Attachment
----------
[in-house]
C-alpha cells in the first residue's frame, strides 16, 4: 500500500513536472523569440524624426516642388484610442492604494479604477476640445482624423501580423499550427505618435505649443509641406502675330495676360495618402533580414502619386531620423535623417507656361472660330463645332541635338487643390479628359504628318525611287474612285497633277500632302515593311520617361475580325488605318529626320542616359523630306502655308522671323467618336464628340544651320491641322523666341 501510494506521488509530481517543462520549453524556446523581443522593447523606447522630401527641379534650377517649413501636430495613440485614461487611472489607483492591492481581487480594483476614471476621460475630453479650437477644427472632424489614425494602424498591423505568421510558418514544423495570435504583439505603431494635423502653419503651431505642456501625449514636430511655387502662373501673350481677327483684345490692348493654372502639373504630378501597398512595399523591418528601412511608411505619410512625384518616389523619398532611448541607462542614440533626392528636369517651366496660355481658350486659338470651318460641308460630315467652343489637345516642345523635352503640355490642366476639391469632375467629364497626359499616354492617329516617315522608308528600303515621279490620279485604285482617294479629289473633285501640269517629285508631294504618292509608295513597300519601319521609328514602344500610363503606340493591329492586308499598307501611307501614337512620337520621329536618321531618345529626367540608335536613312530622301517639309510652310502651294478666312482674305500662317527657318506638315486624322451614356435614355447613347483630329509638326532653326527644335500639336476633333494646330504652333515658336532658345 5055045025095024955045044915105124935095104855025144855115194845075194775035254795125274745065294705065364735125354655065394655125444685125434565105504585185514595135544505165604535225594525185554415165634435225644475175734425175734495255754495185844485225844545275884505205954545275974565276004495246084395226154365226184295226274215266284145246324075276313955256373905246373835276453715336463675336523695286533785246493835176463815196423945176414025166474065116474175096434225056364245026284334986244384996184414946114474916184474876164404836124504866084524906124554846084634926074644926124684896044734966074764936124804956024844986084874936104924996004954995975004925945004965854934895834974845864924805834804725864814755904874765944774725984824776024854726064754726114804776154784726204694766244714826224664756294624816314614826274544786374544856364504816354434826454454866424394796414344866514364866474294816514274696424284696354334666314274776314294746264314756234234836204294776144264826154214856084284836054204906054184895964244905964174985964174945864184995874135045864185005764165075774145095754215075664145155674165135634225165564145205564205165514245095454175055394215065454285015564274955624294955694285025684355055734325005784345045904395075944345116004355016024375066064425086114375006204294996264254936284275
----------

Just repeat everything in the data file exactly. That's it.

[in-house]
C-alpha cells in the first residue's frame, strides 16, 4: 500500500513536472523569440524624426516642388484610442492604494479604477476640445482624423501580423499550427505618435505649443509641406502675330495676360495618402533580414502619386531620423535623417507656361472660330463645332541635338487643390479628359504628318525611287474612285497633277500632302515593311520617361475580325488605318529626320542616359523630306502655308522671323467618336464628340544651320491641322523666341 501510494506521488509530481517543462520549453524556446523581443522593447523606447522630401527641379534650377517649413501636430495613440485614461487611472489607483492591492481581487480594483476614471476621460475630453479650437477644427472632424489614425494602424498591423505568421510558418514544423495570435504583439505603431494635423502653419503651431505642456501625449514636430511655387502662373501673350481677327483684345490692348493654372502639373504630378501597398512595399523591418528601412511608411505619410512625384518616389523619398532611448541607462542614440533626392528636369517651366496660355481658350486659338470651318460641308460630315467652343489637345516642345523635352503640355490642366476639391469632375467629364497626359499616354492617329516617315522608308528600303515621279490620279485604285482617294479629289473633285501640269517629285508631294504618292509608295513597300519601319521609328514602344500610363503606340493591329492586308499598307501611307501614337512620337520621329536618321531618345529626367540608335536613312530622301517639309510652310502651294478666312482674305500662317527657318506638315486624322451614356435614355447613347483630329509638326532653326527644335500639336476633333494646330504652333515658336532658345 5055045025095024955045044915105124935095104855025144855115194845075194775035254795125274745065294705065364735125354655065394655125444685125434565105504585185514595135544505165604535225594525185554415165634435225644475175734425175734495255754495185844485225844545275884505205954545275974565276004495246084395226154365226184295226274215266284145246324075276313955256373905246373835276453715336463675336523695286533785246493835176463815196423945176414025166474065116474175096434225056364245026284334986244384996184414946114474916184474876164404836124504866084524906124554846084634926074644926124684896044734966074764936124804956024844986084874936104924996004954995975004925945004965854934895834974845864924805834804725864814755904874765944774725984824776024854726064754726114804776154784726204694766244714826224664756294624816314614826274544786374544856364504816354434826454454866424394796414344866514364866474294816514274696424284696354334666314274776314294746264314756234234836204294776144264826154214856084284836054204906054184895964244905964174985964174945864184995874135045864185005764165075774145095754215075664145155674165135634225165564145205564205165514245095454175055394215065454285015564274955624294955694285025684355055734325005784345045904395075944345116004355016024375066064425086114375006204294996264254936284275